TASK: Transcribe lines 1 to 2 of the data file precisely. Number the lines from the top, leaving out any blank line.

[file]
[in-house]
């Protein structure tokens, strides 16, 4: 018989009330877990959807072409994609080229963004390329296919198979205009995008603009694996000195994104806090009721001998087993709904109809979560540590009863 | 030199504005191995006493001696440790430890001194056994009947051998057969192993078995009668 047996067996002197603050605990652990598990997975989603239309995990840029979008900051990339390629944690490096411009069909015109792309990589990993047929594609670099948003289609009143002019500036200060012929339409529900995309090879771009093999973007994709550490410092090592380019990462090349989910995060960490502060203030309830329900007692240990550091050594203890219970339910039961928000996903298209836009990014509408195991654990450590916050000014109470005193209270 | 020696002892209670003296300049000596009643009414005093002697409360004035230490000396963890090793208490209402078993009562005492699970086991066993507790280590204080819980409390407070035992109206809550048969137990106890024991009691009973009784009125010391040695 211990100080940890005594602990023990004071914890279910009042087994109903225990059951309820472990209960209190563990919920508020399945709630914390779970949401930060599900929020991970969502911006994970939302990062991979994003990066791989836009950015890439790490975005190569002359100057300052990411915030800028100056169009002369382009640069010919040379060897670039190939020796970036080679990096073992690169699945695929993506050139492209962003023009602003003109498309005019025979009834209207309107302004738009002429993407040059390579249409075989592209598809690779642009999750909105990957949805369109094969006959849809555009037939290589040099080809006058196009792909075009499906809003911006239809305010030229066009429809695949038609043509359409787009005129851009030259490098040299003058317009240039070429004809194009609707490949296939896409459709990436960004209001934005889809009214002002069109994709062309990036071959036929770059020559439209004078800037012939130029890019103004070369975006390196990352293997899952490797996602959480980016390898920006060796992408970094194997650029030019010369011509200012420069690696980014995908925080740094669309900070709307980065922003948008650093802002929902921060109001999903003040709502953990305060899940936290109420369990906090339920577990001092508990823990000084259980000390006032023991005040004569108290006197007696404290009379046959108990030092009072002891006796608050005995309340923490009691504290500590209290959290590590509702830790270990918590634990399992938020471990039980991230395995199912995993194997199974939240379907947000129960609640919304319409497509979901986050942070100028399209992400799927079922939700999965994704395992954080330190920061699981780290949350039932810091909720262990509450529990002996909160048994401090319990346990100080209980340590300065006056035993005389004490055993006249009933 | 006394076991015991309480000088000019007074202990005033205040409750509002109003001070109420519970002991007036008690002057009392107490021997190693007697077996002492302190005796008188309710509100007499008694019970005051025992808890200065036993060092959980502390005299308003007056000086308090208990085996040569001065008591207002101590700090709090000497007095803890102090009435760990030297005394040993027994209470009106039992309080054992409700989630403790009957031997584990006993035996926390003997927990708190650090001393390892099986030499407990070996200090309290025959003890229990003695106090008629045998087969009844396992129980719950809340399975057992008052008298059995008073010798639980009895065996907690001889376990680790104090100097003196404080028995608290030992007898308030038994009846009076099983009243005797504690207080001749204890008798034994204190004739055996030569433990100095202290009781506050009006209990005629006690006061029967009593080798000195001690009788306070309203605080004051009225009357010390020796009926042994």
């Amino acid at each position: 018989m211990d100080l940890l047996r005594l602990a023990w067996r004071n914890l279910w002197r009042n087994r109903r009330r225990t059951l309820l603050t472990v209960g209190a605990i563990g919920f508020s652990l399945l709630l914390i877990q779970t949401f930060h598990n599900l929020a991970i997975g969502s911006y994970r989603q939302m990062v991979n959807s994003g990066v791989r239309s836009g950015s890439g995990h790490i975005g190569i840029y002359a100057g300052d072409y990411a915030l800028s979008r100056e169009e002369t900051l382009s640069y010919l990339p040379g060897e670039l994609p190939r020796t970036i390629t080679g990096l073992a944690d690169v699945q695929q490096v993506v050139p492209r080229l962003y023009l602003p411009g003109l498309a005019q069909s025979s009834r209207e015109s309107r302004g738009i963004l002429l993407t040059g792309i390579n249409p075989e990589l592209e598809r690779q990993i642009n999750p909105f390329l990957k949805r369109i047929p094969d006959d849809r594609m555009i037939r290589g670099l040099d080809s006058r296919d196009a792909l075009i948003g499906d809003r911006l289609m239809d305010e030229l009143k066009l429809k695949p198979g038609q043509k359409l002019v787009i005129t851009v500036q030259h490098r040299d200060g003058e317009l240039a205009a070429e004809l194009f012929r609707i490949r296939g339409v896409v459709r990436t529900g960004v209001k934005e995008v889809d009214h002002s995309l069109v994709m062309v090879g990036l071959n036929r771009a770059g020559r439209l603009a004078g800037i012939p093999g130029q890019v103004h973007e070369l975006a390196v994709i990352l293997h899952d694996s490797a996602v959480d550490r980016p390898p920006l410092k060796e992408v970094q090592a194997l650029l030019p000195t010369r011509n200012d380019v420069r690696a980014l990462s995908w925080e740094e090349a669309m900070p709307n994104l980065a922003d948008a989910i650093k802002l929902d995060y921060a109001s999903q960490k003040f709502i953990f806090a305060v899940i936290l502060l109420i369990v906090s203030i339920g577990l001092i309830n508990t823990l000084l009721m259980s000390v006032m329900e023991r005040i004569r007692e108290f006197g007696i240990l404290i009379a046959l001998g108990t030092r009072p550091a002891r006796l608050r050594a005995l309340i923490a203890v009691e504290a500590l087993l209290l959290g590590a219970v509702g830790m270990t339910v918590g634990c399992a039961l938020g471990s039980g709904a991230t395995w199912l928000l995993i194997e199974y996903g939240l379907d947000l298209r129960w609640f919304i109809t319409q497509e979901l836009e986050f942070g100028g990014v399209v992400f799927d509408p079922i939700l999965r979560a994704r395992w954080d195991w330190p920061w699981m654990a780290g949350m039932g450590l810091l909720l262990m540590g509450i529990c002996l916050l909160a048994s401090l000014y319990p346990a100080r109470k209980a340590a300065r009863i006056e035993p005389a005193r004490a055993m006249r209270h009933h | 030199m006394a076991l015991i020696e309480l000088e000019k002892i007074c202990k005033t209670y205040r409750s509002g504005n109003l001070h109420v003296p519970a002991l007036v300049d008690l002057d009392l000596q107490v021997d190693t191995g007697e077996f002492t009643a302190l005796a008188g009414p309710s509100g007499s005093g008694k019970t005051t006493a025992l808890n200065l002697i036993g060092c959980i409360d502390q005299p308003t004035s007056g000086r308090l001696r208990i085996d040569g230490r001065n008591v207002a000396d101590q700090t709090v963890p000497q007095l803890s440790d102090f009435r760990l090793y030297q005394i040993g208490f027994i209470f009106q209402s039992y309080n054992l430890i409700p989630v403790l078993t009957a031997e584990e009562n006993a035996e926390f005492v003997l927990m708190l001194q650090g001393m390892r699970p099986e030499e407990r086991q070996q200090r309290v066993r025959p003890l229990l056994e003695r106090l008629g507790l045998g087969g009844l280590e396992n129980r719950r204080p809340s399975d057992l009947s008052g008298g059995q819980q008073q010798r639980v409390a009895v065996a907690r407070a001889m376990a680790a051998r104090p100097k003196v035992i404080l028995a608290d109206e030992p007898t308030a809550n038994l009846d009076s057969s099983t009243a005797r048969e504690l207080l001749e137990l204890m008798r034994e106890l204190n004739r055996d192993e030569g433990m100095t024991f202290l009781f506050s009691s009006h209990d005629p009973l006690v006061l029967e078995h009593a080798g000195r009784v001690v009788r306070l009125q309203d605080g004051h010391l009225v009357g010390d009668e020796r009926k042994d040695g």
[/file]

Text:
[in-house]
């Protein structure tokens, strides 16, 4: 018989009330877990959807072409994609080229963004390329296919198979205009995008603009694996000195994104806090009721001998087993709904109809979560540590009863 | 030199504005191995006493001696440790430890001194056994009947051998057969192993078995009668 047996067996002197603050605990652990598990997975989603239309995990840029979008900051990339390629944690490096411009069909015109792309990589990993047929594609670099948003289609009143002019500036200060012929339409529900995309090879771009093999973007994709550490410092090592380019990462090349989910995060960490502060203030309830329900007692240990550091050594203890219970339910039961928000996903298209836009990014509408195991654990450590916050000014109470005193209270 | 020696002892209670003296300049000596009643009414005093002697409360004035230490000396963890090793208490209402078993009562005492699970086991066993507790280590204080819980409390407070035992109206809550048969137990106890024991009691009973009784009125010391040695 211990100080940890005594602990023990004071914890279910009042087994109903225990059951309820472990209960209190563990919920508020399945709630914390779970949401930060599900929020991970969502911006994970939302990062991979994003990066791989836009950015890439790490975005190569002359100057300052990411915030800028100056169009002369382009640069010919040379060897670039190939020796970036080679990096073992690169699945695929993506050139492209962003023009602003003109498309005019025979009834209207309107302004738009002429993407040059390579249409075989592209598809690779642009999750909105990957949805369109094969006959849809555009037939290589040099080809006058196009792909075009499906809003911006239809305010030229066009429809695949038609043509359409787009005129851009030259490098040299003058317009240039070429004809194009609707490949296939896409459709990436960004209001934005889809009214002002069109994709062309990036071959036929770059020559439209004078800037012939130029890019103004070369975006390196990352293997899952490797996602959480980016390898920006060796992408970094194997650029030019010369011509200012420069690696980014995908925080740094669309900070709307980065922003948008650093802002929902921060109001999903003040709502953990305060899940936290109420369990906090339920577990001092508990823990000084259980000390006032023991005040004569108290006197007696404290009379046959108990030092009072002891006796608050005995309340923490009691504290500590209290959290590590509702830790270990918590634990399992938020471990039980991230395995199912995993194997199974939240379907947000129960609640919304319409497509979901986050942070100028399209992400799927079922939700999965994704395992954080330190920061699981780290949350039932810091909720262990509450529990002996909160048994401090319990346990100080209980340590300065006056035993005389004490055993006249009933 | 006394076991015991309480000088000019007074202990005033205040409750509002109003001070109420519970002991007036008690002057009392107490021997190693007697077996002492302190005796008188309710509100007499008694019970005051025992808890200065036993060092959980502390005299308003007056000086308090208990085996040569001065008591207002101590700090709090000497007095803890102090009435760990030297005394040993027994209470009106039992309080054992409700989630403790009957031997584990006993035996926390003997927990708190650090001393390892099986030499407990070996200090309290025959003890229990003695106090008629045998087969009844396992129980719950809340399975057992008052008298059995008073010798639980009895065996907690001889376990680790104090100097003196404080028995608290030992007898308030038994009846009076099983009243005797504690207080001749204890008798034994204190004739055996030569433990100095202290009781506050009006209990005629006690006061029967009593080798000195001690009788306070309203605080004051009225009357010390020796009926042994």